Part autobiography, part fiction, this early work by the author of The Master and Margarita shows a master at the dawn of his craft, and a nation divided by centuries of unequal progress.
In 1916 a 25-year-old, newly qualified doctor named Mikhail Bulgakov was posted to the remote Russian countryside. He brought to his position a diploma and a complete lack of field experience. And the challenges he faced didn’t end there: he was assigned to cover a vast and sprawling territory that was as yet unvisited by modern conveniences such as the motor car, the telephone, and electric lights.
The stories in A Country Doctor’s Notebook are based on this two-year window in the life of the great modernist. Bulgakov candidly speaks of his own feelings of inadequacy, and warmly and wittily conjures episodes such as peasants applying medicine to their outer clothing rather than their skin, and finding himself charged with delivering a baby—having only read about the procedure in text books.
Not yet marked by the dark fantasy of his later writing, this early work features a realistic and wonderfully engaging narrative voice—the voice, indeed, of twentieth century Russia’s greatest writer.
About the Author
Mikhail Bulgakov (1891-1940) was born in Kiev, Ukraine, and lived most of his adult life in Stalinist Russia. A journalist, playwright, novelist, and short story writer, he is best known in the West for his novel "The Master and Margarita," Marian Schwartz is a prize-winning Russian translator who recently received her second Translation Fellowship from the National Endowment for the Arts to translate Olga Slavnikova's newest novel, "2017," She has translated classic literary works by Nina Berberova and Yuri Olesha, as well as Edvard Radzinsky's "The Last Tsar," She lives in Austin, TX.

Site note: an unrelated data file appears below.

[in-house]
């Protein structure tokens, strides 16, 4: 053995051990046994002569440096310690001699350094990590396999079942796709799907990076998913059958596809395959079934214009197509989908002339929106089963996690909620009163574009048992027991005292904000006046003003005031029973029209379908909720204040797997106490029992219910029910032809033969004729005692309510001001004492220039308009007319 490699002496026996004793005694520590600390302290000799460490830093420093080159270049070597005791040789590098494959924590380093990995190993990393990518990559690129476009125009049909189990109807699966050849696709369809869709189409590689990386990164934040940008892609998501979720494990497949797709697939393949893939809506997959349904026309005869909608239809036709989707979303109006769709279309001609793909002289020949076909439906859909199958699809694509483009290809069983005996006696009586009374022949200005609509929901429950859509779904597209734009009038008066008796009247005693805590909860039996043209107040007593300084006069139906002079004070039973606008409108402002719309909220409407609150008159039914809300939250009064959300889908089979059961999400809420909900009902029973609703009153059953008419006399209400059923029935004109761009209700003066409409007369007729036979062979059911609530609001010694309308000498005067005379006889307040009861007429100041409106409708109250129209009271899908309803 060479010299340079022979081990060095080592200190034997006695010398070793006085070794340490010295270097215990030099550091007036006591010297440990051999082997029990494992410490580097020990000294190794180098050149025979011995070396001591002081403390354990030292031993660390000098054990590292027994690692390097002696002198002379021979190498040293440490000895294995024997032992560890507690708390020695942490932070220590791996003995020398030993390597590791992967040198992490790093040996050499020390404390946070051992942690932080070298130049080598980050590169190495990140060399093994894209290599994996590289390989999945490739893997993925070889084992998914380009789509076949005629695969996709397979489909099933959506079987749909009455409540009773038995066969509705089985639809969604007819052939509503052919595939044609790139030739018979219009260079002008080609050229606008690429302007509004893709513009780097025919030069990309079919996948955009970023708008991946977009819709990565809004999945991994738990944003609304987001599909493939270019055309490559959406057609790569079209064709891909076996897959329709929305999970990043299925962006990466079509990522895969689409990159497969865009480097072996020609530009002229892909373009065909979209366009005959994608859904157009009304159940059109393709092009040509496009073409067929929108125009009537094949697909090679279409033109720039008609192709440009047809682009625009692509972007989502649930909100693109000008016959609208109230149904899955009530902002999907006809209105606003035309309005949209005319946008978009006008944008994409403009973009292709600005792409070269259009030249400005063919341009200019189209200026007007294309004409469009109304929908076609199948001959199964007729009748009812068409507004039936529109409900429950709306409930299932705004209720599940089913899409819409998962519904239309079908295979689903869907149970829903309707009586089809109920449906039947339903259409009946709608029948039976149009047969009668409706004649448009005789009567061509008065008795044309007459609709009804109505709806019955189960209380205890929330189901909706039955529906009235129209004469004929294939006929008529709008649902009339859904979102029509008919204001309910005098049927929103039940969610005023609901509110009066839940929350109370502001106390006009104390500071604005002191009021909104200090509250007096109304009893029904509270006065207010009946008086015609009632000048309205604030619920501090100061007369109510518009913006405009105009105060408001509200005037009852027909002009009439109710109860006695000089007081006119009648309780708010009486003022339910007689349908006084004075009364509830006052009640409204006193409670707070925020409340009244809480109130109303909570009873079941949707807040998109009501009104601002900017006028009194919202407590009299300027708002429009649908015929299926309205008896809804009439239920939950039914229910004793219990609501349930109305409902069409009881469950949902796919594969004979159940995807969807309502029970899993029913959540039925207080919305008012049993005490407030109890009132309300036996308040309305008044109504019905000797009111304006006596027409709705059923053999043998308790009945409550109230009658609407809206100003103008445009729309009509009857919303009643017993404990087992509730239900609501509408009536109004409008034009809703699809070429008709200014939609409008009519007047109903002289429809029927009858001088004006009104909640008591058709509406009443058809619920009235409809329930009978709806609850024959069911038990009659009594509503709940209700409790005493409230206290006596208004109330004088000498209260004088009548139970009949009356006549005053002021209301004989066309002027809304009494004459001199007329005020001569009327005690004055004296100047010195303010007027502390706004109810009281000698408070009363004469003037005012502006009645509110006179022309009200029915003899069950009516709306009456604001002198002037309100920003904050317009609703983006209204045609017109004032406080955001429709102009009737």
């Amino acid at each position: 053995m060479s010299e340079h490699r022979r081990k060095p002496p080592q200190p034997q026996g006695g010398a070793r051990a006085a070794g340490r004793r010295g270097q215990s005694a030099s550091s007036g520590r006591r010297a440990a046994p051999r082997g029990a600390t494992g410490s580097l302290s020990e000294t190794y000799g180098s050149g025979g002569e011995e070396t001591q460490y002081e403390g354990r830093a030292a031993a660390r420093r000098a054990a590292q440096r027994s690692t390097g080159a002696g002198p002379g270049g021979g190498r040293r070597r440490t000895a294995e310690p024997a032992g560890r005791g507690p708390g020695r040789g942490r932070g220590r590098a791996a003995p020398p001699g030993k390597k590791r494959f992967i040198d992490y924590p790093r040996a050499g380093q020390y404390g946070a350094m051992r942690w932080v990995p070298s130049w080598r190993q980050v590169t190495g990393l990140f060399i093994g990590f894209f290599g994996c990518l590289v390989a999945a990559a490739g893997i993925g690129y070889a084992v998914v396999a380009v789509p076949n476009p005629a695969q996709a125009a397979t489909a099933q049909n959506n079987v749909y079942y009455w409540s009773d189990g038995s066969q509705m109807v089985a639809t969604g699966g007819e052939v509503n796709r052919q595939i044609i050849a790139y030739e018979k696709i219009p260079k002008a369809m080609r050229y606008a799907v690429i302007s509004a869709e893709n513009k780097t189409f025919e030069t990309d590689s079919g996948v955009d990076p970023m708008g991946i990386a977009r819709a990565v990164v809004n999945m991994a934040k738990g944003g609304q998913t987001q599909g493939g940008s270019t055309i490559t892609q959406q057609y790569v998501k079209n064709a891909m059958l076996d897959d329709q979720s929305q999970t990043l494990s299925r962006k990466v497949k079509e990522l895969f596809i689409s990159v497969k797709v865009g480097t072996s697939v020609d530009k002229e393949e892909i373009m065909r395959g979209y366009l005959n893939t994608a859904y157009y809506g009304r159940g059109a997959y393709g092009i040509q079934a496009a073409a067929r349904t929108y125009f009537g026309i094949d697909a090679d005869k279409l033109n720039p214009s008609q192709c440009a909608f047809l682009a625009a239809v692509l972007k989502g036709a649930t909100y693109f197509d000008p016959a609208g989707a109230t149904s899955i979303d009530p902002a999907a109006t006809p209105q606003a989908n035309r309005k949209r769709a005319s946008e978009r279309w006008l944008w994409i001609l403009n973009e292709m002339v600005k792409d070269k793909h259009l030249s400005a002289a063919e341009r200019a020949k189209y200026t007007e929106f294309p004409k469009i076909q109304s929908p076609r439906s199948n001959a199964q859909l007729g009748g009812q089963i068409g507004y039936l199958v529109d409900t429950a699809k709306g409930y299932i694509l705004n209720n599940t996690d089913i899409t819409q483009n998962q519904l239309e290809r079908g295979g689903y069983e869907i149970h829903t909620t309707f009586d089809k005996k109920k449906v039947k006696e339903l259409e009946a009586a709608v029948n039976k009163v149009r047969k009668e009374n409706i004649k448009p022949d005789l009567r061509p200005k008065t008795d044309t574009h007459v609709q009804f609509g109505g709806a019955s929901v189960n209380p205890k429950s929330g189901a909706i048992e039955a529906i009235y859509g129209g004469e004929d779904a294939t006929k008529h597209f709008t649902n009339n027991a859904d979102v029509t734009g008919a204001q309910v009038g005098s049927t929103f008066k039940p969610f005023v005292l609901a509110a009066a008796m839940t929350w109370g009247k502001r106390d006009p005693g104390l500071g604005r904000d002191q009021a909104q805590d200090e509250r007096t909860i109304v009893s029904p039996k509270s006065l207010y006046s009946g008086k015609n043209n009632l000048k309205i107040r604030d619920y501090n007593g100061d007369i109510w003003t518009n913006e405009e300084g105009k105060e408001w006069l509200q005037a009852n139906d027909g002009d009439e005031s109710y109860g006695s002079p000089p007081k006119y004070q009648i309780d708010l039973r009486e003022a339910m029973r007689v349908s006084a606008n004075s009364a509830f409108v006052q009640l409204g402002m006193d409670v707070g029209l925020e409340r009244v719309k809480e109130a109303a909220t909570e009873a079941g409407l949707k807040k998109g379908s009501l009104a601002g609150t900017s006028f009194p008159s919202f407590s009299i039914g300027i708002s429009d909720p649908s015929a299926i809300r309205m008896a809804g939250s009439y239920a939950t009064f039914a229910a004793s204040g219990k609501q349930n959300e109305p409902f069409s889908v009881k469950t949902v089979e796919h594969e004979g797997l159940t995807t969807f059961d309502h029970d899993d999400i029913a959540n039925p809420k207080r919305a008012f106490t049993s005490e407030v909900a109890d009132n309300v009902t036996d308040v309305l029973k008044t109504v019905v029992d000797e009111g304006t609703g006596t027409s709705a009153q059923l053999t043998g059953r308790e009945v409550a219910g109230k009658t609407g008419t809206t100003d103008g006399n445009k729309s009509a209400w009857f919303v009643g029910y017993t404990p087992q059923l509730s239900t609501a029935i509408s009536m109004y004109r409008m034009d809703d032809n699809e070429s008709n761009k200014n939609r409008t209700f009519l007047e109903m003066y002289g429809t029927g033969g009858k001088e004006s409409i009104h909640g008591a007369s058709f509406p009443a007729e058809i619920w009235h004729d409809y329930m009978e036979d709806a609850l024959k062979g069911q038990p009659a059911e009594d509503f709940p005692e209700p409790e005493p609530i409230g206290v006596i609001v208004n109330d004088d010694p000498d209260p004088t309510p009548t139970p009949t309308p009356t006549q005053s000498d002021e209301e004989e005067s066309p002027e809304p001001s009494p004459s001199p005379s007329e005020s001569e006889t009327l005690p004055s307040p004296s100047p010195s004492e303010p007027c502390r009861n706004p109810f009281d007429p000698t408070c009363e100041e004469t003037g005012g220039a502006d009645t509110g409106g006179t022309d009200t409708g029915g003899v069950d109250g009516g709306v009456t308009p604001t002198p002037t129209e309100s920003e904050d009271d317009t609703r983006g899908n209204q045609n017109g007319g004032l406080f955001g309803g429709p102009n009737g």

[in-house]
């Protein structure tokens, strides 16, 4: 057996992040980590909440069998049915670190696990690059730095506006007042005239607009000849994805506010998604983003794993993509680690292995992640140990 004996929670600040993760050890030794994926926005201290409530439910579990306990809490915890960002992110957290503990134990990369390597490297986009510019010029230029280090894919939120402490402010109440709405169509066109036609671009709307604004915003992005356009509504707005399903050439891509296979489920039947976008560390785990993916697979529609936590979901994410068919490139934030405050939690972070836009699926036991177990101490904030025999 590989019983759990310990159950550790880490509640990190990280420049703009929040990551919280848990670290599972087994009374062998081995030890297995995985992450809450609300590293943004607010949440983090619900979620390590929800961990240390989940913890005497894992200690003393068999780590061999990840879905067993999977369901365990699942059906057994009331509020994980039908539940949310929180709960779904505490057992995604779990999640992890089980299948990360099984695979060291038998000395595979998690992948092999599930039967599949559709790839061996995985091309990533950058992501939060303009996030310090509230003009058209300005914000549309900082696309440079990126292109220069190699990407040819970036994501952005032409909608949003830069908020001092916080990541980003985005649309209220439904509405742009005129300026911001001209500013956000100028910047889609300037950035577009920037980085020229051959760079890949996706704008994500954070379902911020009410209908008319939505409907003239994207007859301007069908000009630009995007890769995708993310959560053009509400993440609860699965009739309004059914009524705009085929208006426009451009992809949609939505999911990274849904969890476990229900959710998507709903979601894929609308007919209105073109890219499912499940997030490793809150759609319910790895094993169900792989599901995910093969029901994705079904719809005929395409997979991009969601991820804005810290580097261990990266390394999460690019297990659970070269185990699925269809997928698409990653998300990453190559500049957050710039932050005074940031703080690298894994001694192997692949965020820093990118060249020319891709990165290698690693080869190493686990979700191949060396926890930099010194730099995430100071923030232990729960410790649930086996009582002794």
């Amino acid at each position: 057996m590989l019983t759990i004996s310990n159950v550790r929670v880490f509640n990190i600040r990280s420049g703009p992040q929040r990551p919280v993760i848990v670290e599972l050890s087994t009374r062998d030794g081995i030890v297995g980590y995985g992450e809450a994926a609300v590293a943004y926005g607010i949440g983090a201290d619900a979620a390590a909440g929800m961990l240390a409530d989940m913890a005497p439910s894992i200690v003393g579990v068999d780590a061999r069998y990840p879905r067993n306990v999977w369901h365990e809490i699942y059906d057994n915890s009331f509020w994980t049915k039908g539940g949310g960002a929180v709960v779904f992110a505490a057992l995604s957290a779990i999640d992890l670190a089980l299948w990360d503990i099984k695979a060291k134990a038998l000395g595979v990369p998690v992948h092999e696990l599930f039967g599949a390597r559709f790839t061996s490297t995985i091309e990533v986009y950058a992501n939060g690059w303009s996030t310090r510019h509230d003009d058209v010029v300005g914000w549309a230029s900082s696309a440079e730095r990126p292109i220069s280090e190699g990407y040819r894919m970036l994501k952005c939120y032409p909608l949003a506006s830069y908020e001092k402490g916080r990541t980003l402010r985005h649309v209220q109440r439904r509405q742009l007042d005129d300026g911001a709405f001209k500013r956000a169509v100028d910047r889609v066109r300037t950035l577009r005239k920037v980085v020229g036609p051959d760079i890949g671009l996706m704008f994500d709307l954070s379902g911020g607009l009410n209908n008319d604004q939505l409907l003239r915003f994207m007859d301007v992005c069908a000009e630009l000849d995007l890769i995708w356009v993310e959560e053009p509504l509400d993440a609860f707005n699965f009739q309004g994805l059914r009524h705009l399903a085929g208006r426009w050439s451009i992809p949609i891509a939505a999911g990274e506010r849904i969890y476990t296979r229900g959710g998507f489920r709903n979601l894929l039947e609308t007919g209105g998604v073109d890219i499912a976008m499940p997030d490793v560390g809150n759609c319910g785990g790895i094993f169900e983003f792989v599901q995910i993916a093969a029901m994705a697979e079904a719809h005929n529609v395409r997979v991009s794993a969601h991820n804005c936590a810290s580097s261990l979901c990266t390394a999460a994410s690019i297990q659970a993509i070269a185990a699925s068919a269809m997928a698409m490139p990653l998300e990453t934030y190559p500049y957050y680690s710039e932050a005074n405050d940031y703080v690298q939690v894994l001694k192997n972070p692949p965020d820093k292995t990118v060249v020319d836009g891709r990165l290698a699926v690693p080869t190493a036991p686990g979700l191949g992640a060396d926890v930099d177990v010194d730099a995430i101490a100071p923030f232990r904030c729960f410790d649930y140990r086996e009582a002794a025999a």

Aleksandr Solzhenitsyn, winner of the 1970 Nobel Prize in Literature, was born in 1918. In February 1945, while he was captain of a reconnaissance battery of the Soviet Army, he was arrested and sentenced to an eight-year term in a labor camp and permanent internal exile, which was cut short by Khrushchev's reforms, allowing him to return from Kazakhstan to Central Russia in 1956. Although permitted to publish "One Day in the Life of Ivan Denisovich" in 1962--which remained his only full-length work to have appeared in his homeland until 1990--Solzhenitsyn was by 1969 expelled from the Writers' Union. The publication in the West of his other novels and, in particular, of "The Gulag Archipelago", brought retaliation from the authorities. In 1974, Solzhenitsyn was arrested, stripped of his Soviet citizenship, and forcibly flown to Frankfurt. Solzhenitsyn and his wife and children moved to the United States in 1976. In September 1991, the Soviet government dismissed treason charges against him; Solzhenitsyn returned to Russia in 1994. He died in Moscow in 2008.
"These straightforward yet extraordinary sketches gain their strength from also being the account of a young man's growth. One begins to see that he became a novelist not because he had material but because he was storing up passion and temperament." -- V.S. Pritchett, New Statesman
“…they don’t read outdated, musty or strange today. Instead, they evoke archetypal situations we experience in contemporary medical storytelling.” —The Milwaukee Journal Sentinel
"Bulgakov casts a wonderfully wry, self-deprecating humour. His compassion for human folly is unfailing ... These stories stand testament both to human resilience and a remarkable literary talent." -- The Independent
"Stories as keen and bright as a scalpel ... Courage shines from every angle of this profoundly human collection by the greatest of modern Russian writers." -- Sunday Times